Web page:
April 18, 2021
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Mint Editor Sukumar Ranganathan Appointed New Editor-In-Chief of Hindustan Times

Ranganathan will take over from Bobby Ghosh, who will be leaving back to the US after a short stint of 14 months

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Mint Editor Sukumar Ranganathan Appointed New Editor-In-Chief of Hindustan Times
Mint Editor Sukumar Ranganathan Appointed New Editor-In-Chief of Hindustan Times

The editor of business daily Mint, Sukumar Ranganathan, has been appointed as the next editor-in-chief of Hindustan Times, succeeding Aparisim 'Bobby' Ghosh.

Outlook had reported earlier that Ranganathan would be taking  over from Bobby . 

In an official letter to the employees of the newspaper on Saturday morning, Shobhana Bhartia, Chairperson and Group Editorial Director, confirmed the news.

"I am delighted to announce the appointment of Sukumar Ranganathan, 48, as the Editor-in-chief of Hindustan Times. He will oversee all the print and digital operations of HT and report to me," she wrote. 

Mint, published by HT Media, mostly targets readers who are business executives and policy-makers. It was India's first newspaper to be published in the Berliner format. Ranganathan, who have been with the Mint since 2006, became its editor in December 2008 after the departure of Raju Narisetti.

Before Narisetti tapped him to be his deputy in Mint, Ranganathan, was the managing editor of ‘Business Today’ magazine. He is a Chemical engineer from BITS Pilani whose interests range from flora, fauna to  music.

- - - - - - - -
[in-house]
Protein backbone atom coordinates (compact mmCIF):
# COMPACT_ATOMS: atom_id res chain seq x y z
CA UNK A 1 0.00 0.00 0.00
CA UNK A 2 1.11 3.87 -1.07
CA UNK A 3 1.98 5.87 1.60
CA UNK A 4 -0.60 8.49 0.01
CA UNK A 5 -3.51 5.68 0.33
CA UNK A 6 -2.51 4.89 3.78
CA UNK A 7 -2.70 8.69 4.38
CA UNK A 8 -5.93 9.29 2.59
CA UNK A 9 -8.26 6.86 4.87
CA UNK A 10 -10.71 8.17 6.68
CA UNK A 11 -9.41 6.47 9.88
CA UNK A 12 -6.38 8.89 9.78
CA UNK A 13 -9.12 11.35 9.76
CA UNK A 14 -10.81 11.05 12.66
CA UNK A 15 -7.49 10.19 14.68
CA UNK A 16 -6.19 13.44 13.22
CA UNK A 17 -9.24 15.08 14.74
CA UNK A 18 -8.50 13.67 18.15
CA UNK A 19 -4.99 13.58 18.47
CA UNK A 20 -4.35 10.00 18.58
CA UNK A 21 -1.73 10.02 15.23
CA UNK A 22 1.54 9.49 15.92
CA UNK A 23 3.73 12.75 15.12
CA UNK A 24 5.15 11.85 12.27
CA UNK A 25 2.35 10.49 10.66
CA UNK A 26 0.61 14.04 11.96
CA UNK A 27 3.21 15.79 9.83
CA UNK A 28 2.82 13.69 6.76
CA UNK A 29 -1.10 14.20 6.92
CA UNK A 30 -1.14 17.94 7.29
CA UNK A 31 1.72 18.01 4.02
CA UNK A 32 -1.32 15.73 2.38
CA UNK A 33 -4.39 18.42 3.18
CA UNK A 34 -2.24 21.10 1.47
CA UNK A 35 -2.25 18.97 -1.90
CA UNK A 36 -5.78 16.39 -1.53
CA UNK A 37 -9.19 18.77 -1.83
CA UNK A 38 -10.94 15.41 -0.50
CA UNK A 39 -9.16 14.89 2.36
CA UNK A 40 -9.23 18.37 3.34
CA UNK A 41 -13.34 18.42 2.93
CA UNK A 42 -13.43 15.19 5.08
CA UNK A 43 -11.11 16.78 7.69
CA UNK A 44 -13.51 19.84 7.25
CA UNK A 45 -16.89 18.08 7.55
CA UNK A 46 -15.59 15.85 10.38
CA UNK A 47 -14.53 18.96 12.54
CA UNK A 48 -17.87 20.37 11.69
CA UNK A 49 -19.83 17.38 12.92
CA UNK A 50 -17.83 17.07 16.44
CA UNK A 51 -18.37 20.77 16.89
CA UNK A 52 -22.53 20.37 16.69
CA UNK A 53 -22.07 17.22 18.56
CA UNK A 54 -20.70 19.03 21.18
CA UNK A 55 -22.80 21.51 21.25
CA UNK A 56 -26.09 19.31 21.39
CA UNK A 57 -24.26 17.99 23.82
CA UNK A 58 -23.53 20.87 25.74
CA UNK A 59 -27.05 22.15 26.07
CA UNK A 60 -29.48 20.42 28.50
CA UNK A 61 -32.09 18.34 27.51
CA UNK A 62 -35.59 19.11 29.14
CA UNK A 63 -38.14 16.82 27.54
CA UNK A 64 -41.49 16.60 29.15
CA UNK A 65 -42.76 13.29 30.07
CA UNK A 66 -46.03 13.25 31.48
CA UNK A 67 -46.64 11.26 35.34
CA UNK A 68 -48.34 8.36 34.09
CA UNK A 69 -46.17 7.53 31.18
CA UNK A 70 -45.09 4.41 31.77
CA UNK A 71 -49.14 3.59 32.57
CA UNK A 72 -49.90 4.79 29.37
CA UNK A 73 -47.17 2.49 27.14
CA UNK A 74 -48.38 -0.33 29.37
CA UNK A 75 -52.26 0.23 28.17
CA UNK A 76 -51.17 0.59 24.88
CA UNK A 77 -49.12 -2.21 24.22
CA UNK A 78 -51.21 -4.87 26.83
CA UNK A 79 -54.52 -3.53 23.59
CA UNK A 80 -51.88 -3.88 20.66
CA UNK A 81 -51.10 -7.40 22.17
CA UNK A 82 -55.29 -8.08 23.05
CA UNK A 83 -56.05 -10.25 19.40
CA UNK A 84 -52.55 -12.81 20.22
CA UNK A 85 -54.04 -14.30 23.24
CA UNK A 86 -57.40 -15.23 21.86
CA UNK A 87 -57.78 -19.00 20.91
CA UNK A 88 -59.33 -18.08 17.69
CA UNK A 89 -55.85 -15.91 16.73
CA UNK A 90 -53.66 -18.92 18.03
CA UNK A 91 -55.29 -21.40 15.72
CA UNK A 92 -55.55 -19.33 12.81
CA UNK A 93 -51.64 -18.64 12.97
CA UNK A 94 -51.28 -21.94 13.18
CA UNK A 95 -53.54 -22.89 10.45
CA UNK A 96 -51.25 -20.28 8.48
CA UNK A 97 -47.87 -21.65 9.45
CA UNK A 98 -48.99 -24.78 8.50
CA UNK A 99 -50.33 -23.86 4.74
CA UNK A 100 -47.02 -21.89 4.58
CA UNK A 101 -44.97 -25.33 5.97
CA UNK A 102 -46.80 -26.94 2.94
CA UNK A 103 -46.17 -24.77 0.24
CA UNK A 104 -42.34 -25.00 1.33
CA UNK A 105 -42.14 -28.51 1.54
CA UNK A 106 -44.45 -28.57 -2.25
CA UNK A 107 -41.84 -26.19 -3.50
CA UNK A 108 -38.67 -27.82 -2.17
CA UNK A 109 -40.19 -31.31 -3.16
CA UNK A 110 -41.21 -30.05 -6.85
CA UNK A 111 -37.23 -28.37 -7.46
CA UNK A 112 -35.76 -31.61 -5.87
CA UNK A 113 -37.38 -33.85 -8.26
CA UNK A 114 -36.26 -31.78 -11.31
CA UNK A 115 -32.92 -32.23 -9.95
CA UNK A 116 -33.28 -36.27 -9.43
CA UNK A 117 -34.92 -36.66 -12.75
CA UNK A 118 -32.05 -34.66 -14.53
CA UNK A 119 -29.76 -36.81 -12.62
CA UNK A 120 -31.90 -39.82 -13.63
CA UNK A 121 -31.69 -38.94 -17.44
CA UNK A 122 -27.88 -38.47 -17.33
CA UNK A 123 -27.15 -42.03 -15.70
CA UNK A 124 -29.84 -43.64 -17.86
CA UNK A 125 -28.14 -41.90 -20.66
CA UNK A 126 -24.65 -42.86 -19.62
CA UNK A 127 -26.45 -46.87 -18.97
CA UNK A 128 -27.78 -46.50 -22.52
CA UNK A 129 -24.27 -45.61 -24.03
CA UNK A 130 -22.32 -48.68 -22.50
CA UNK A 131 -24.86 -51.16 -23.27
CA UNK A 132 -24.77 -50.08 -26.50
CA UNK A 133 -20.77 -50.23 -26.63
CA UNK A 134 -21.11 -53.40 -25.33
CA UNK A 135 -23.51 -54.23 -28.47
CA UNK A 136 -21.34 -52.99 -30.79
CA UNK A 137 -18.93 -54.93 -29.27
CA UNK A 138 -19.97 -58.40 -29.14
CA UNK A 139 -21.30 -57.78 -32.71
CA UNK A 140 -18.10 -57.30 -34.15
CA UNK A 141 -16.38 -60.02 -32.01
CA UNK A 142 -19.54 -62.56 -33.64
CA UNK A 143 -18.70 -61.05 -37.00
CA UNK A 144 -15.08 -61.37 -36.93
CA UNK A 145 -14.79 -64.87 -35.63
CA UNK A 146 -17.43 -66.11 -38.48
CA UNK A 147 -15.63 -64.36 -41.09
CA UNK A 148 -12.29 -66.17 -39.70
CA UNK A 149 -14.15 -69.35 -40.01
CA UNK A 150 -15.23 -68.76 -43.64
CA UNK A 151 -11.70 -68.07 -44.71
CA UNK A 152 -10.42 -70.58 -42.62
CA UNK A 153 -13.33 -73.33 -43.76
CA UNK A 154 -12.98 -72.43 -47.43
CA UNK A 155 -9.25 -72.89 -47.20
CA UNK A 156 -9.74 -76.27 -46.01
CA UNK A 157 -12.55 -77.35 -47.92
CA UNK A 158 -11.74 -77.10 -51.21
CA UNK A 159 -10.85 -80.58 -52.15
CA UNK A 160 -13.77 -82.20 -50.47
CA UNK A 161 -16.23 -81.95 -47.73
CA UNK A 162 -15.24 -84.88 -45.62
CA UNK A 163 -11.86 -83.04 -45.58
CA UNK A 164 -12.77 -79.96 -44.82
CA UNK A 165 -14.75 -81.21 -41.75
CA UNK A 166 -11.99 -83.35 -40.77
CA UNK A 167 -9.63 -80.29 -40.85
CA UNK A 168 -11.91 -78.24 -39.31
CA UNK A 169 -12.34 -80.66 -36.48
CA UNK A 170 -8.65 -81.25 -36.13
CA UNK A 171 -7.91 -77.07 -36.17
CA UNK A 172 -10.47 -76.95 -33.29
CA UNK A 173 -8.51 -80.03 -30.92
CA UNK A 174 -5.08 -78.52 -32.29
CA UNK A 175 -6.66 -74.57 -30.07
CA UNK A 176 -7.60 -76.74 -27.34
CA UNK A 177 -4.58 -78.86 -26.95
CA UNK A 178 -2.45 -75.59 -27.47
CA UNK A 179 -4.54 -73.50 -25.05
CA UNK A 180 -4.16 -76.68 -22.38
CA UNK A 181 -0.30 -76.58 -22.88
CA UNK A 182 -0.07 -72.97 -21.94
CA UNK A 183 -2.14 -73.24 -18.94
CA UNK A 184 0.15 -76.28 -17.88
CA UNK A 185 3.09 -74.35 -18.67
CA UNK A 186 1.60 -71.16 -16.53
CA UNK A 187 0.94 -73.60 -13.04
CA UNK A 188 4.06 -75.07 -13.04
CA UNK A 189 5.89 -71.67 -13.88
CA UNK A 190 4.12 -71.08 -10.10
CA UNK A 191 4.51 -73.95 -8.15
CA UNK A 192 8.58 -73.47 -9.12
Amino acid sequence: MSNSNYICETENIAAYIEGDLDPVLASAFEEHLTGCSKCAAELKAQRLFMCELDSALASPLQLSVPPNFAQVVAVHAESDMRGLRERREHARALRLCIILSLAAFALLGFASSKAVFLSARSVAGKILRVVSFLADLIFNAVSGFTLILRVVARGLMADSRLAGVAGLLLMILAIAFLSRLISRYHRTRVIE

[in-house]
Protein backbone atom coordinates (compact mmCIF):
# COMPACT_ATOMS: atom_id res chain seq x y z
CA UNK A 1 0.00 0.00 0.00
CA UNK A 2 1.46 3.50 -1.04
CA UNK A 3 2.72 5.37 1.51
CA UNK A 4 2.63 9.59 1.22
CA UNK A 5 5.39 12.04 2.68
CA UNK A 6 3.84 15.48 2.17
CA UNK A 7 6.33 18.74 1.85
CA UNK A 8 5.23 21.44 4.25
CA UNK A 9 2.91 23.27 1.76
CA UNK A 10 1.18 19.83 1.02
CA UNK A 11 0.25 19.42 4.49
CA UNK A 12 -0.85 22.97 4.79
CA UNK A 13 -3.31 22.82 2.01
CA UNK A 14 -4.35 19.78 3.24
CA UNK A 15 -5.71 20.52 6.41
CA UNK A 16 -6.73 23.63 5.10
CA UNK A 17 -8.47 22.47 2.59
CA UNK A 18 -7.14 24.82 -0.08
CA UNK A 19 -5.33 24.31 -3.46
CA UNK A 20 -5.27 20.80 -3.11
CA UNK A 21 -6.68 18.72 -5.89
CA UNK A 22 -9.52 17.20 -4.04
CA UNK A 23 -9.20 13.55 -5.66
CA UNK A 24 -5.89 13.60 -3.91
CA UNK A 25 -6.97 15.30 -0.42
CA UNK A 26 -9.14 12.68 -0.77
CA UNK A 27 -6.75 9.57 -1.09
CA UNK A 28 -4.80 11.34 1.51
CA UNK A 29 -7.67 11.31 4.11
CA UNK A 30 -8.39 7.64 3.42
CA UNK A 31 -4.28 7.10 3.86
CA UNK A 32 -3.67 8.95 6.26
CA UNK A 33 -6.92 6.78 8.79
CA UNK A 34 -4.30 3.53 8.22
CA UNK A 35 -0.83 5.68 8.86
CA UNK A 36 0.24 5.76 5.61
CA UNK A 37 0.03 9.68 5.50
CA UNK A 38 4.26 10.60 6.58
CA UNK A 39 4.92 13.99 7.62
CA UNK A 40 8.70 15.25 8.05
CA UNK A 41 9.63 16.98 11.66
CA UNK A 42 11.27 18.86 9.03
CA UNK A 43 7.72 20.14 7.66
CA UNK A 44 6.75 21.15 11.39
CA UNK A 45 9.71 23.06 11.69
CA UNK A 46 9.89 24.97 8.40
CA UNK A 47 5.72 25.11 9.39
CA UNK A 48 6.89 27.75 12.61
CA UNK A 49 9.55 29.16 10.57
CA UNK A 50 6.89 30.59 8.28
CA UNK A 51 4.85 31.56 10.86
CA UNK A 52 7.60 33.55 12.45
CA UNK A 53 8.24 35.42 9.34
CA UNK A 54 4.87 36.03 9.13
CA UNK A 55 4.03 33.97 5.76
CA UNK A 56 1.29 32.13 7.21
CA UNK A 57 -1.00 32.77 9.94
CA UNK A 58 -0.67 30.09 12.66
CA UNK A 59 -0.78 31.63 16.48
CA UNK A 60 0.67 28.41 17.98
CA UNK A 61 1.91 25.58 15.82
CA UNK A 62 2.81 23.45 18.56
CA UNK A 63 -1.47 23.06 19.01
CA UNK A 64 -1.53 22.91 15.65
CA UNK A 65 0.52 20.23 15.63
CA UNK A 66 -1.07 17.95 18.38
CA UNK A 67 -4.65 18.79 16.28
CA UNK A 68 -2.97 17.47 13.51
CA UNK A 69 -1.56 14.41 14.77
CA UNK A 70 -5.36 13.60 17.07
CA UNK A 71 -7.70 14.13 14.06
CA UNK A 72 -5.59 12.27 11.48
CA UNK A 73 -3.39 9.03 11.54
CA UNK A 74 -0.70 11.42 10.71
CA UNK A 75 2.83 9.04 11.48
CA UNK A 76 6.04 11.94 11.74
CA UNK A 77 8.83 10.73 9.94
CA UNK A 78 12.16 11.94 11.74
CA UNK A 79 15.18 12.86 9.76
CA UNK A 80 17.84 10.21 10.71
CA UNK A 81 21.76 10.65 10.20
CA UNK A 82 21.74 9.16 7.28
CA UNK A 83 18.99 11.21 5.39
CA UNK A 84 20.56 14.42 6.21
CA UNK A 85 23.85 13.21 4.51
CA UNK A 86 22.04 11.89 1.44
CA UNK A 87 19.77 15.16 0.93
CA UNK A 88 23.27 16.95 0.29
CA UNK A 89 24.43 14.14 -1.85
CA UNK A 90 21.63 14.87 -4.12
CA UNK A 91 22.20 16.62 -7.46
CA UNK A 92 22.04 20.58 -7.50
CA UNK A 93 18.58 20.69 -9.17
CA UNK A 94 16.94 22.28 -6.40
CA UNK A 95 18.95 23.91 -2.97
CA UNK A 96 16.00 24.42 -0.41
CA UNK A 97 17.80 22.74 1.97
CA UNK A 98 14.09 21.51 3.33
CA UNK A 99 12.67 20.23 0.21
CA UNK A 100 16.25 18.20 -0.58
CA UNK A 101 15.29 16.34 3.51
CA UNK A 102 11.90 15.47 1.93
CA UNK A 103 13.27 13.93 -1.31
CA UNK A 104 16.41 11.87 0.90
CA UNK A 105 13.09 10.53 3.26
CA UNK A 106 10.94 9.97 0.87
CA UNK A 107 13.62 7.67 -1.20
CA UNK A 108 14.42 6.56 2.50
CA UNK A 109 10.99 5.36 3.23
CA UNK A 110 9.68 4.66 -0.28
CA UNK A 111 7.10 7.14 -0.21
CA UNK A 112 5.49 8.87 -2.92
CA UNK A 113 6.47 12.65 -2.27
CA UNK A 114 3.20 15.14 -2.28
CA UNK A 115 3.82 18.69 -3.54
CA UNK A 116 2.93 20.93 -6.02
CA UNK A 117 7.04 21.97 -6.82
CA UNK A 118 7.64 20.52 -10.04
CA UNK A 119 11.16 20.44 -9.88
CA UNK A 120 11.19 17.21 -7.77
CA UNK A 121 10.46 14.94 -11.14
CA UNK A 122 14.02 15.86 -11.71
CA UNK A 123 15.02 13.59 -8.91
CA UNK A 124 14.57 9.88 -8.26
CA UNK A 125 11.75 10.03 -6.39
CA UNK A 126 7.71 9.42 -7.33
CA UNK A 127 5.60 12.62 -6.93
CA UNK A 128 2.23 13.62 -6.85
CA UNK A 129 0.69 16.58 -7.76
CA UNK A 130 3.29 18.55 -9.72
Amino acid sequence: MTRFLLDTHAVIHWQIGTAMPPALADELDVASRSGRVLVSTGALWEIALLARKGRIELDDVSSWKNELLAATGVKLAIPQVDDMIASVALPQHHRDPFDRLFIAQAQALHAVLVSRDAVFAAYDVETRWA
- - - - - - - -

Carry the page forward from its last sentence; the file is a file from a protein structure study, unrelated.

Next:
HT would be Ranganathan's first job in a general news paper that has almost always hired editor-in-chiefs from outside the organisation, and even from outside  India .

Ranganathan appointment is a validation of his manegerial skills -- a fact spotlighted by his tenure as editor for 9 years in a business paper that never managed to make profit.

He changed the identity of the paper -- first brought out as a Berliner under Narisetti -- to a broadsheet that was primarily aimed at pleasing advertisers that hated to custom-make ads for a Berliner. 

"Basically, he saw through the diluation of paper's identity," said a former employee of Mint.

"He knew his job, and gave a lots of freedom to enforce quality in the copies." 

"He loves hygiene is paper," whether it was about the quality of copies or layout. His colleagues fear his temperament."

Another employee told Outlook that he has that unusual quality of being a hands-on editor, who wouldn't mind rolling up his sleeves and rewriting or editing a copy at the eleventh hour when the desk is struggling to meet deadine.

"In India, there are editors who just call up from home towards the deadline with standard query: Hope everything is under control?"

HT’s expat editor Ghosh had resigned earlier this month after serving the organisation for 14 months, citing “personal reasons” -- an unusually short tenure. Outlook was among the first to break the news. 

On Ghosh’s departure Bhartia, in an official email to her employees, had said: “I am deeply disappointed to share the news that Bobby Ghosh will be returning to New York, for personal reasons.”

By hiring from inside and India, one thing is certain, the newspaper, which has been cutting corners, has managed to save a lot of money.

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